If the I Bond inflation rate average 2.57% over the next 5 years, an I Bond purchased today will compare favorably to 5-year CDs purchased today. The best 5-year CD rate that’s nationally available is currently 2.30% APY at Mountain America Credit Union.
If you have older I Bonds, you probably have I Bond fixed rates much higher than 0.10%, and if you're fortunate enough to have purchased I Bonds before 2001, you probably have fixed rates over 3.00%. So those I Bonds are especially good deals in today's environment.
Remember the $10,000 Annual Purchase Limit
Don’t forget that the annual purchase limit is $10,000 (excluding the purchases using your tax refund). Also, remember that the Treasury ended offering paper savings bonds at banks. However, it did double the annual purchase limit at Treasury Direct (see post).
I Bond Features
Below is a summary of the I Bond features. More information is available at this Treasury I Bond page:
- Can't be redeemed within 12 months of issue date
- Lose 3 months interest if redeemed within 5 years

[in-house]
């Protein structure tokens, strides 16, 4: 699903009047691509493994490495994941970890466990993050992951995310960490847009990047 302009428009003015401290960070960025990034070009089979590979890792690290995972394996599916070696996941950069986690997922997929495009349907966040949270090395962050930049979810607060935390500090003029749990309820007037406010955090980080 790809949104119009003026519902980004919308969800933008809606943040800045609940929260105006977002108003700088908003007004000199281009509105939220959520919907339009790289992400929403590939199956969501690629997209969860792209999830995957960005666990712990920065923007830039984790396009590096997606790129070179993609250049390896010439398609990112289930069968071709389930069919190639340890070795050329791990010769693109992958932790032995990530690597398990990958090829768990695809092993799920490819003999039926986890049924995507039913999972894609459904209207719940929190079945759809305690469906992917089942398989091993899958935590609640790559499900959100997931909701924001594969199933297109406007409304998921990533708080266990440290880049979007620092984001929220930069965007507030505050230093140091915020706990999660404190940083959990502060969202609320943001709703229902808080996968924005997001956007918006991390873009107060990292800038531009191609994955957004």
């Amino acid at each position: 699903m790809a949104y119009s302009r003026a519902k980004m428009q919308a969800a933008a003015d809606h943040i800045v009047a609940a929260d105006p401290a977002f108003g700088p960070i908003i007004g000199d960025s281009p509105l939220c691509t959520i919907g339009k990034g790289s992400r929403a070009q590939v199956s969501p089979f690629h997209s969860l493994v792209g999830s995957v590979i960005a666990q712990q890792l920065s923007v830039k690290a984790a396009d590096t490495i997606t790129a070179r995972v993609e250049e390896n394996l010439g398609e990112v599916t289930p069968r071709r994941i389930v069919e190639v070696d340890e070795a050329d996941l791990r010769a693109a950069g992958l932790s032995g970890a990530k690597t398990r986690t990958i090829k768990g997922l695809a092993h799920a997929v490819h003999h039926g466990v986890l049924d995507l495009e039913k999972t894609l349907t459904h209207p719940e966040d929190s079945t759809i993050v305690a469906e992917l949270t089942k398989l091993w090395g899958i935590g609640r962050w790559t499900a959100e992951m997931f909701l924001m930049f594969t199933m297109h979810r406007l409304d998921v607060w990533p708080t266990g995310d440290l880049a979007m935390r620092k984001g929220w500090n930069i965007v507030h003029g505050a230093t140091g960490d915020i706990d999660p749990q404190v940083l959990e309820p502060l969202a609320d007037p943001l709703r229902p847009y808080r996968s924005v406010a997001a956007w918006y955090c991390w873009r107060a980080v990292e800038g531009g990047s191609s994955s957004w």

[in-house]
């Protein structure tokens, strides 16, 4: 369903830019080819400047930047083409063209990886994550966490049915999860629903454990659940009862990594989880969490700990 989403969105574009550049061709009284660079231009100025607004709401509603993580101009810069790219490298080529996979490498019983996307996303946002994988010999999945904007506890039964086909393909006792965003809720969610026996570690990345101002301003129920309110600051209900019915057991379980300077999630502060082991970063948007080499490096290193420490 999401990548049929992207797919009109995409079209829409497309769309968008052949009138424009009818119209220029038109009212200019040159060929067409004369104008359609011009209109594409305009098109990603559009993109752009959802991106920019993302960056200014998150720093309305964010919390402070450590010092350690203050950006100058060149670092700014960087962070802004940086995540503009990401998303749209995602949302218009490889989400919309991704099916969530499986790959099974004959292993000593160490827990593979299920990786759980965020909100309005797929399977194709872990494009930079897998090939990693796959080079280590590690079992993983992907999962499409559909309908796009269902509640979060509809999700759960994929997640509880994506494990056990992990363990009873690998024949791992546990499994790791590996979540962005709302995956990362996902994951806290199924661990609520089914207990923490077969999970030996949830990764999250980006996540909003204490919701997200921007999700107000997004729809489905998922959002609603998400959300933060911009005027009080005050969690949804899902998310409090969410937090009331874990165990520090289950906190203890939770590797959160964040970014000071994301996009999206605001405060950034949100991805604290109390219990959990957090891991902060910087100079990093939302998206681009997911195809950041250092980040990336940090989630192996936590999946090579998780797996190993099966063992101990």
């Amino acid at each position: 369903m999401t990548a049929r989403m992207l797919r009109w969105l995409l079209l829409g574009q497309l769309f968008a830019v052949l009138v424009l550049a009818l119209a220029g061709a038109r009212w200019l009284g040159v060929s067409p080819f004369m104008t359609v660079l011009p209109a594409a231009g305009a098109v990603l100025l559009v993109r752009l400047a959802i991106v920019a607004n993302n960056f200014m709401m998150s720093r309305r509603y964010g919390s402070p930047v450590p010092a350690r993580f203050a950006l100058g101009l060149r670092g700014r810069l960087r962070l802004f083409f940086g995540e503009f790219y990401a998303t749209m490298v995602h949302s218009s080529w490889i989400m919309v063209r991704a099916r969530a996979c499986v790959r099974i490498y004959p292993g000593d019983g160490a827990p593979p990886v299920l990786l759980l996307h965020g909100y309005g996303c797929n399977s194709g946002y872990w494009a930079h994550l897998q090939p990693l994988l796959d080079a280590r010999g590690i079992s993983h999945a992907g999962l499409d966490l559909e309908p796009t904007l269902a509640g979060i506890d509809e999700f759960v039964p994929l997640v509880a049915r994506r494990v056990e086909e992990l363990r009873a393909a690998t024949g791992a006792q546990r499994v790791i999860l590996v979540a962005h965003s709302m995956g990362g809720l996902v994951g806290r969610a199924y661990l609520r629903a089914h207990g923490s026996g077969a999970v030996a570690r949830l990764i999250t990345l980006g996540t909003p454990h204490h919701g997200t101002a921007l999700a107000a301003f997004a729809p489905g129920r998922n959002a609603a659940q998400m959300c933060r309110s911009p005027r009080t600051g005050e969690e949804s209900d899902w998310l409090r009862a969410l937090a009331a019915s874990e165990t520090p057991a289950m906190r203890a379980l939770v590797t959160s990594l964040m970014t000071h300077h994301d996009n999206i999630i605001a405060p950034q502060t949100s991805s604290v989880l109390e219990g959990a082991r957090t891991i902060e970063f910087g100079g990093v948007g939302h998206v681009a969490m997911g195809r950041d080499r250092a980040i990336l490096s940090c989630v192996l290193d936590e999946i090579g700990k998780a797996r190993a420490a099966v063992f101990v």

- Interest is composed of fixed and inflation-based rate
- Fixed rate remains for life of bond
- Inflation-based rate changes every 6 months after issue date
- New rates announced every six months on November and May 1st
- Federal tax can be deferred on interest until bond is redeemed
- Interest is exempt from state and local tax
- Some or all interest is tax exempt when used for educational expenses
- $10,000 maximum of I Bond purchases per year (excluding purchases using your tax refund) - total was $60,000 before 2008 (Treasury's press release).
For more details about the purchase limit, please refer to the Treasury Direct's FAQ on the new purchase limit.